LAKEVIEW — The 40-year-old green ash tree cracked and fell to the loud shouts of "Timber!" on Saturday morning.
The scene played out at Bill Jarvis Migratory Bird Sanctuary as cars zoomed by on Lake Shore Drive just south of Addison Street. About 10 volunteers braved the blustery, bitterly cold weather, when temperatures dropped into the teens, to help remove invasive plant life from the 10-1/2-acre sanctuary, which is part-time home to more than 250 bird species.
"I've worked in colder conditions; this isn't that bad," said Terry Schilling, of Edison Park, the co-steward at the sanctuary. "I'm actually sweating."
The tree was chopped down to make room for native species like oak and hickory trees. Seeds for native plants including wild hyacinth are being prepared for early spring planting.
"We want to have the best plants that migratory birds find the most nourishing," said co-steward and legendary activist Charlotte Newfeld, of Lakeview.
The sanctuary dates to 1923, when the North Parks Commission set aside 5-1/2 acres of recent landfill east of 3601 N. Lake Shore Drive. Through the years, the site, named after the late activist and volunteer Bill Jarvis, has expanded and has been enclosed by a fence that keeps everyone but volunteers out.
Schilling was the very first volunteer in 1999, and, after working an entire day trying to remove the invasive garlic mustard plant, he realized "this needed to be a larger-scale volunteer project."
For the past decade-plus, the Lake View Citizens' Council and Chicago Park District have partnered to keep the area "an important protected bird area," Newfeld said. The volunteer base has grown to more than 200, with an average of 20 to 30 coming the second and fourth Saturdays of every month.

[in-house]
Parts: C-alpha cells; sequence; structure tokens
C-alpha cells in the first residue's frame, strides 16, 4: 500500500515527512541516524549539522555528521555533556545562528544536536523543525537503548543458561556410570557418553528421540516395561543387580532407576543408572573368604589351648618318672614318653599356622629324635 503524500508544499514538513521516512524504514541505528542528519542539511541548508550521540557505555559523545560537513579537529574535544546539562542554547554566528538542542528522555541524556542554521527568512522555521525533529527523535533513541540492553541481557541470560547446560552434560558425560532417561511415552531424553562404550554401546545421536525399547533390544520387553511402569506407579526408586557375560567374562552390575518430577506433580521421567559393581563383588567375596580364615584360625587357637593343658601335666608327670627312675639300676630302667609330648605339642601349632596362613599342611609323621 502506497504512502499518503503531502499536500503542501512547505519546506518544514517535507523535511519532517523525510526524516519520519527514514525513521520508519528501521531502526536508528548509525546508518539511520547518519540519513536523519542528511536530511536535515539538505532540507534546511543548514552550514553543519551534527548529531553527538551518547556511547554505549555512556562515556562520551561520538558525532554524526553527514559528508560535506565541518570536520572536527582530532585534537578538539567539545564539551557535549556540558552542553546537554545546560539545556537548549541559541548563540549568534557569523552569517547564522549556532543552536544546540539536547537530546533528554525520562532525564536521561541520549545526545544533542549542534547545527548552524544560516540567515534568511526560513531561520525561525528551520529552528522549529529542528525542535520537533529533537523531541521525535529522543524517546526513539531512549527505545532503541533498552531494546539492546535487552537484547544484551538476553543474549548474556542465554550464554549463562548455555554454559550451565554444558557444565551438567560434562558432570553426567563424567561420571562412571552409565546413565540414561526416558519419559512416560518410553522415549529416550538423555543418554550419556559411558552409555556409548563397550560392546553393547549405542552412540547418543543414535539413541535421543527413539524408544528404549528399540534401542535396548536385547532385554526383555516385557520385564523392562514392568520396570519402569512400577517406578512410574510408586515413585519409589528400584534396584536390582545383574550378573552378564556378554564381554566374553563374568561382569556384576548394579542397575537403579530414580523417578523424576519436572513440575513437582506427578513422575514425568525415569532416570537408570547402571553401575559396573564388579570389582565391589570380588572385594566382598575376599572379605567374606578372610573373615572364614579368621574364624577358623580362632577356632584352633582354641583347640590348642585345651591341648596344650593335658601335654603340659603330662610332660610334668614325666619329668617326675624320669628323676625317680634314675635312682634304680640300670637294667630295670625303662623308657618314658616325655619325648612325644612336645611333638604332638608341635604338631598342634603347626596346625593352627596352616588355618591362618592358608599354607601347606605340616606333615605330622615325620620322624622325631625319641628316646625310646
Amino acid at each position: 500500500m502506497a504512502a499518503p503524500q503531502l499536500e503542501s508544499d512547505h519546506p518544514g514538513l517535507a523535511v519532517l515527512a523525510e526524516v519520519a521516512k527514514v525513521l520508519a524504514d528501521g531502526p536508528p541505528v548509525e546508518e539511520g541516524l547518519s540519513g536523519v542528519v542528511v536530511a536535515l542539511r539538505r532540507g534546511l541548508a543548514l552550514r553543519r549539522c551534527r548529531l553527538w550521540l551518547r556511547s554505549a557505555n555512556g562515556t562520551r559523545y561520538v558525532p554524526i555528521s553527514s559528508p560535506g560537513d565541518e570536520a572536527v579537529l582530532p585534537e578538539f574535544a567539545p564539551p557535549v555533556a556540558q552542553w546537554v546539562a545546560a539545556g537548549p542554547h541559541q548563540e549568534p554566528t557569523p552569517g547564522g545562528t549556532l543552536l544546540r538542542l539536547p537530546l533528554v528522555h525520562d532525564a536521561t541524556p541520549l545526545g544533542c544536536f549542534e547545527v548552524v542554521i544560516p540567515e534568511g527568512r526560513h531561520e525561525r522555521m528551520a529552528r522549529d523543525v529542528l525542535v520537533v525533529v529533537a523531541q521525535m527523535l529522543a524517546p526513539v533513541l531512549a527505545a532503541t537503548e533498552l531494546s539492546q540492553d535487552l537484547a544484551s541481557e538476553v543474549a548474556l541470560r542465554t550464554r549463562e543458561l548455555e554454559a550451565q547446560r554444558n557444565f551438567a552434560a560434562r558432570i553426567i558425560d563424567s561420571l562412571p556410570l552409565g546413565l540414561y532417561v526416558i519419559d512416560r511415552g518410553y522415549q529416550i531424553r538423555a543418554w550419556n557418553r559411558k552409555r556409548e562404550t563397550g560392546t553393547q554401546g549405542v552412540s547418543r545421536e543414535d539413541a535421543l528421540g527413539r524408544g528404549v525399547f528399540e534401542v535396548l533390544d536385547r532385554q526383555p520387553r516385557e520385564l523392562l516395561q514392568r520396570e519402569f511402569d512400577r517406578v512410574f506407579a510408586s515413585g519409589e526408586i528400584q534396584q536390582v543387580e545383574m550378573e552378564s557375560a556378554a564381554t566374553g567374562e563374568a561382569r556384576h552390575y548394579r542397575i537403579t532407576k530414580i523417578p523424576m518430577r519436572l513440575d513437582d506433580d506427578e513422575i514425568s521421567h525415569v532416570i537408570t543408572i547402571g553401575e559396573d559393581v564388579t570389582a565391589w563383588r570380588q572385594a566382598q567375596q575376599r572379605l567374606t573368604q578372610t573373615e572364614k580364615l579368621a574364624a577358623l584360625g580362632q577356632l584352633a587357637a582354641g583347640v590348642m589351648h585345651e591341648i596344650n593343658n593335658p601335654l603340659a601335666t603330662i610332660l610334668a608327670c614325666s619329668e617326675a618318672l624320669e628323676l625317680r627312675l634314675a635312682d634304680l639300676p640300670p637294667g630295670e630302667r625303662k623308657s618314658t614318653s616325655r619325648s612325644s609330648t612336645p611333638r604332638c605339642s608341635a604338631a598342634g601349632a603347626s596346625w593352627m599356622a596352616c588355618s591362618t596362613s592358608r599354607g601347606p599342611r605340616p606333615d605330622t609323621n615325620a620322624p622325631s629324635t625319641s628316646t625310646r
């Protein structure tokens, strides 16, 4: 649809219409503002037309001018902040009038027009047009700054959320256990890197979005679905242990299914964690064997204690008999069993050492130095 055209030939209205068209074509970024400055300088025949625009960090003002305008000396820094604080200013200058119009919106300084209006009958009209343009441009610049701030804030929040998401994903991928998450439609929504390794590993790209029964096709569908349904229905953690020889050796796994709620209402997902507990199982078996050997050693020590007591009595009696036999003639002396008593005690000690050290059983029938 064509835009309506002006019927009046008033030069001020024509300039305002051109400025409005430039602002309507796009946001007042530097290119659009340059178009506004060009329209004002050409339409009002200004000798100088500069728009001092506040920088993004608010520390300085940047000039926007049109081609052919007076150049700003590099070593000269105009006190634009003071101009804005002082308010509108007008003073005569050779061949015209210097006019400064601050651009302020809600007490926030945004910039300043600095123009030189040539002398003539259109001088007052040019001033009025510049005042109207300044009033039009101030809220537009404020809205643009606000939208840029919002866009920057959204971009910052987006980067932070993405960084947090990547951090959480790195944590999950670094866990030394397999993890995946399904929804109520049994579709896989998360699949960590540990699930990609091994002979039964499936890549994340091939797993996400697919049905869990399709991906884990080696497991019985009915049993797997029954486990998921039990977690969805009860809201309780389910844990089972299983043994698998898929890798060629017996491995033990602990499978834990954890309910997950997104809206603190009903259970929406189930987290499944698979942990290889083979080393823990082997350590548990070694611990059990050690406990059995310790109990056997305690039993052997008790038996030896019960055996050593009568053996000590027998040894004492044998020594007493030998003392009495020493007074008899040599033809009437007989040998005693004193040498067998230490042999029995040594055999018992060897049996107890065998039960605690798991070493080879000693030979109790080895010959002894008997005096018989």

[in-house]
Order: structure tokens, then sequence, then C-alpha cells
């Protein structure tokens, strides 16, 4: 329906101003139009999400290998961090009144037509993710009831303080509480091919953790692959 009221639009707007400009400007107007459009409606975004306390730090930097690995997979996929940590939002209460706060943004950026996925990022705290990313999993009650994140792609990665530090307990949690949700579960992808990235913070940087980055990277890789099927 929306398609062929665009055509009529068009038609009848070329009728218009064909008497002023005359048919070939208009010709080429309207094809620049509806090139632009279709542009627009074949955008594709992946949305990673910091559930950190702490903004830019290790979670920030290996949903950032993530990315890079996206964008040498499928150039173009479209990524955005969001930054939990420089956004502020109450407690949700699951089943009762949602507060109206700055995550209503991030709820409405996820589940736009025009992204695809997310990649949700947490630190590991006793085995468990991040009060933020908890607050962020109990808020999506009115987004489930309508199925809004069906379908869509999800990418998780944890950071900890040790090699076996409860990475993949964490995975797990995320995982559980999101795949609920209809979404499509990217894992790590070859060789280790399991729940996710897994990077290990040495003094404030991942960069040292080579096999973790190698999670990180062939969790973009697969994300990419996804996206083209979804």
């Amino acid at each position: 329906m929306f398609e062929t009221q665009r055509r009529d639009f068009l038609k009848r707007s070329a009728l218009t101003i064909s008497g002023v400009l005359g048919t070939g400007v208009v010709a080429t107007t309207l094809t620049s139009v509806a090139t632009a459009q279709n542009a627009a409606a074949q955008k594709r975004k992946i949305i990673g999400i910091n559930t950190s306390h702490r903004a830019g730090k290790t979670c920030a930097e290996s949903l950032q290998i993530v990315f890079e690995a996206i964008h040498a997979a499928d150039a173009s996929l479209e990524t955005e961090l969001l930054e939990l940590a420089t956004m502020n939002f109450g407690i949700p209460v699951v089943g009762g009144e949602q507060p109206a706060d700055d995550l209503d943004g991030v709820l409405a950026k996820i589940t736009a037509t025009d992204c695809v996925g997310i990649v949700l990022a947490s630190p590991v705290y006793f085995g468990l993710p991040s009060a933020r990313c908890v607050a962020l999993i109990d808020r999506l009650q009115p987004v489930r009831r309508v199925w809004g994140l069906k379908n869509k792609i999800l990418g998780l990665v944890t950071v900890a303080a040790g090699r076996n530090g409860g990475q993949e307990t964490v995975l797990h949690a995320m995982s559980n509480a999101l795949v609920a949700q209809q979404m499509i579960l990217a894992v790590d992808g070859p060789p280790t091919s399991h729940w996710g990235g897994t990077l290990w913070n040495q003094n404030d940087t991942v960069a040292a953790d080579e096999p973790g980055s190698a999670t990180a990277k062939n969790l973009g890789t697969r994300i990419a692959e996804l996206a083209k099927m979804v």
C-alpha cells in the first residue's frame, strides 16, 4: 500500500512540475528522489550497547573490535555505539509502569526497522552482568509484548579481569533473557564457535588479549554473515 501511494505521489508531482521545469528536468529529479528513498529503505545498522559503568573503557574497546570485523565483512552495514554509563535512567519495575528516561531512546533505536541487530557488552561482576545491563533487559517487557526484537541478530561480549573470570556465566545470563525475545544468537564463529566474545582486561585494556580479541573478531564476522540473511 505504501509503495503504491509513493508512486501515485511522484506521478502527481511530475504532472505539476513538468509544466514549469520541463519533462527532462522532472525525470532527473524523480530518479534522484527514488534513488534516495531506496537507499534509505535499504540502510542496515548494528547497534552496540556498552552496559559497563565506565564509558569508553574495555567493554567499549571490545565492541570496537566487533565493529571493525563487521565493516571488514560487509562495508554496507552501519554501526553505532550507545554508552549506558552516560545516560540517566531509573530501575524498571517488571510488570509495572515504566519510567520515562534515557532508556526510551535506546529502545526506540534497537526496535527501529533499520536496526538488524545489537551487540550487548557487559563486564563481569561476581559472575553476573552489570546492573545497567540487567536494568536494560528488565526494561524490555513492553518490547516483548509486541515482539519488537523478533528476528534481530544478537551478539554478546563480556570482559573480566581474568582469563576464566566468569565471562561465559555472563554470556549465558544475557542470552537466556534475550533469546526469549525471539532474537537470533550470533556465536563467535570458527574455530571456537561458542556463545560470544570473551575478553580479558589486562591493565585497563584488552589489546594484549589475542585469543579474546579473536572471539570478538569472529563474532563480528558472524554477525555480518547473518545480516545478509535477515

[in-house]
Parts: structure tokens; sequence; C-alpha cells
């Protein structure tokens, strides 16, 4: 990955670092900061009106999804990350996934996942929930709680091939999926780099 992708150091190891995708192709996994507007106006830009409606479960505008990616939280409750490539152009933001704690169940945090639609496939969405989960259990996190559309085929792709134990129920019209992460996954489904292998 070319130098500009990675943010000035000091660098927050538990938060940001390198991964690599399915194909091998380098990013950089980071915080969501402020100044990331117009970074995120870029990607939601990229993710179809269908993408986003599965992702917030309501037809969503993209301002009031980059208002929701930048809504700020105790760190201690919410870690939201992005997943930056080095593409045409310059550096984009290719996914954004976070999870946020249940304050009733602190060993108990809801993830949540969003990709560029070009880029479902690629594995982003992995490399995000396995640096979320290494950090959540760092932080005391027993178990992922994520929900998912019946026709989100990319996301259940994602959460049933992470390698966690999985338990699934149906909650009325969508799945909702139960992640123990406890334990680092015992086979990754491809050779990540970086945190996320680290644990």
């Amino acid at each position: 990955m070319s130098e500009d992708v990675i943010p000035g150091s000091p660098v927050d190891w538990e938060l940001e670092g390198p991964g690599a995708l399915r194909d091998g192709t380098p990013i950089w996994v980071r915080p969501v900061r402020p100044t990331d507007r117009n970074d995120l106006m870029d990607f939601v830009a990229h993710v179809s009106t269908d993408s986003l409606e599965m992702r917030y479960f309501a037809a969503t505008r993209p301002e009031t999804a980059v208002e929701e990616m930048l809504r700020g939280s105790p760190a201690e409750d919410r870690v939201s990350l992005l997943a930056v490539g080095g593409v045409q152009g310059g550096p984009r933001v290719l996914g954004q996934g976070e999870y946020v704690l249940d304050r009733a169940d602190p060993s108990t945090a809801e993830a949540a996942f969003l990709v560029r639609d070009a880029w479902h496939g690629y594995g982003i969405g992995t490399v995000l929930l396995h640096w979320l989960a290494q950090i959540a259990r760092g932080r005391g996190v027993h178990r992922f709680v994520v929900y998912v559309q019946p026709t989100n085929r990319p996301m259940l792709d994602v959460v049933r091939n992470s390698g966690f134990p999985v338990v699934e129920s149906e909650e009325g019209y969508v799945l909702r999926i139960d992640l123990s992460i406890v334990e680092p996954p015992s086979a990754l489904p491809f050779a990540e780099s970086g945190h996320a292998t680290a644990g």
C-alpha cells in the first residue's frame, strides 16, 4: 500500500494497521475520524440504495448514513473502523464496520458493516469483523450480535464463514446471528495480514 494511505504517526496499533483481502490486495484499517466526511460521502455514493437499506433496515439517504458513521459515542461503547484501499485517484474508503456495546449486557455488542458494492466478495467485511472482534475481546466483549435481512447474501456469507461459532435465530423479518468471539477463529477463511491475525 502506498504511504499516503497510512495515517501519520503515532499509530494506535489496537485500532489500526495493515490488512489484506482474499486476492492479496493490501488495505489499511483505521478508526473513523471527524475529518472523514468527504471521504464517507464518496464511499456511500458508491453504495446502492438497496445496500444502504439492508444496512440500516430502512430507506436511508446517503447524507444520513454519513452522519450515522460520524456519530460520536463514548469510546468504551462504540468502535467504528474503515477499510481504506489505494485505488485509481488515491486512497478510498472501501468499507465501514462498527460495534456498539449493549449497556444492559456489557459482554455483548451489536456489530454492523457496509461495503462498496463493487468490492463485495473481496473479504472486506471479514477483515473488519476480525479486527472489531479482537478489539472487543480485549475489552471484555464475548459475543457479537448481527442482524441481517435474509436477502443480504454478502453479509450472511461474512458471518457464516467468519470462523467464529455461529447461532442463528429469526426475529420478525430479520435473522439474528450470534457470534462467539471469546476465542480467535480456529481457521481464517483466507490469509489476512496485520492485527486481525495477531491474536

Through grants and additional help, Newfeld has been able to acquire a large shed next to the sanctuary that is filled with work tables, shovels, gloves, wheelbarrows, tree saws, loppers, pruners and other equipment.
"It's my first priority for volunteering, and I've been spending my life as a volunteer," Newfeld said. "I live very close by, and I don't have the physical capability anymore to work at Cook County Forest Preserves.
"What we've established here is so special, that I'm willing to fight for it."
Newfeld said the sanctuary features two ponds and a wetland. Animals include raccoons, opossums, coyotes and a plentiful insect population. There used to be several turtles and frogs, but the raccoons ate almost all of them, she said.
Most of the birds don't hang around during the winter, but there were sightings of cardinals, robins, cedar waxwings, tree sparrows, juncos and chickadees.
Their absence didn't keep the hearty volunteers from making sure they have the best habitat possible when arriving later this year.
"Our volunteers really enjoy it because they're actually working with plants," Newfeld said. "And we're always looking for better ways to improve the sanctuary."